HomeWork Solutions, Inc.
There are a myriad of factors to consider when the time comes for you to provide additional support to an elderly loved one. Elder care comes in many different forms, with more options available now than ever before, but that doesn’t mean the decision will be any easier or quicker to make.
The right kind of care will make all the difference to your loved one and the rest of your family. It’s important to begin the decision-making process as an open-ended conversation, preferably before the need for care is acute. Read on to discover helpful ways to approach the issue, as well as the different options to consider.
Conducting a Needs Assessment
Begin your journey by doing a needs assessment with your loved one. A needs assessment will help you get a clear picture of their current requirements and desires. Some of the primary areas to consider include physical, emotional, medical, financial and social needs.
Rather than just assuming the reasons for your loved one’s struggles, encourage them to help you understand the underlying problems of the symptoms. Perhaps you’ve noticed your mother has become more agitated as her dementia has progressed. Make space for an open and judgment-free conversation about this frustration. You may discover that it isn’t only the dementia that is provoking the reaction, but also a lack of healthy social connection with peers. This new information may change your approach to looking for elder care, as social programming and day outings become prioritized to meet your mother’s needs.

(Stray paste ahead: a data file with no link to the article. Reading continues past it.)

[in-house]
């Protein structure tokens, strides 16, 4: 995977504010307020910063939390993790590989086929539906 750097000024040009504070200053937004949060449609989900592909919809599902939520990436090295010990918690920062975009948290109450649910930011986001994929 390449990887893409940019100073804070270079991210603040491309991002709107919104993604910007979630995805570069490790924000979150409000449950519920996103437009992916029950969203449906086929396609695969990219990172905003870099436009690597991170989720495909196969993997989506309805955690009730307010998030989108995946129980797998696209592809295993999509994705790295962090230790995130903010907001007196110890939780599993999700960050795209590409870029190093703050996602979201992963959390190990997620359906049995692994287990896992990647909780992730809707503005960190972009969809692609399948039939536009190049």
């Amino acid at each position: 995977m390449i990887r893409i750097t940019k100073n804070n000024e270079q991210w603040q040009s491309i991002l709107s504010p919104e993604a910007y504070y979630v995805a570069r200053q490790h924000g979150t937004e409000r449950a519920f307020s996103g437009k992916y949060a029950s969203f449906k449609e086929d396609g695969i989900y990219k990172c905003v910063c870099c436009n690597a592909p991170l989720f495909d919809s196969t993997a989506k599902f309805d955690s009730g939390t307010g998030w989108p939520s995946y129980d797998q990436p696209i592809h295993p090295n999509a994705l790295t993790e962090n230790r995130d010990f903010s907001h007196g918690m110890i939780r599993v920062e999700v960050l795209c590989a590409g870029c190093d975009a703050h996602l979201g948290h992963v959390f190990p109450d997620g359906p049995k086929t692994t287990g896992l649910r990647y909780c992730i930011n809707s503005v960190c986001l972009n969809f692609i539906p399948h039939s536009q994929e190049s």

What Kind of Care?
Once you’ve carried out your needs assessment, you should have a better idea about the kind of care that your loved one would like, and the kind of care that he or she needs. Their medical requirements will determine the amount of training and skill required of your caregiver.
Elder care is offered by both custodial and skilled workers. Although custodial caregivers are able to support your loved one with day-to-day activities like bathing, eating and dressing, they are unable to provide any clinical support, such as checking on vitals and assisting with medical equipment. If your loved one requires clinical care, at-home healthcare will be a better match.
If you’re still unsure about the kind of support that would best suit your loved one, you can speak with a geriatric care manager, who can be accessed through either public or private means.
There are also digital marketplaces that can put you in touch with a care manager. Care managers, or case managers, as they’re known in the public sector, will assist your family in coming up with an individualized care plan. They can offer the option of arranging and monitoring care services, too.
Working with a care manager can save you time and money, as they’re already familiar with elderly needs and caregiving options. You won’t need to wade through masses of information on your own, and you won’t opt for elder care services that aren’t yet necessary for your loved one. After choosing the kind of care you want for your family member, you will have to decide whether you will hire through an agency or use the services of a private caregiver.
Using an Agency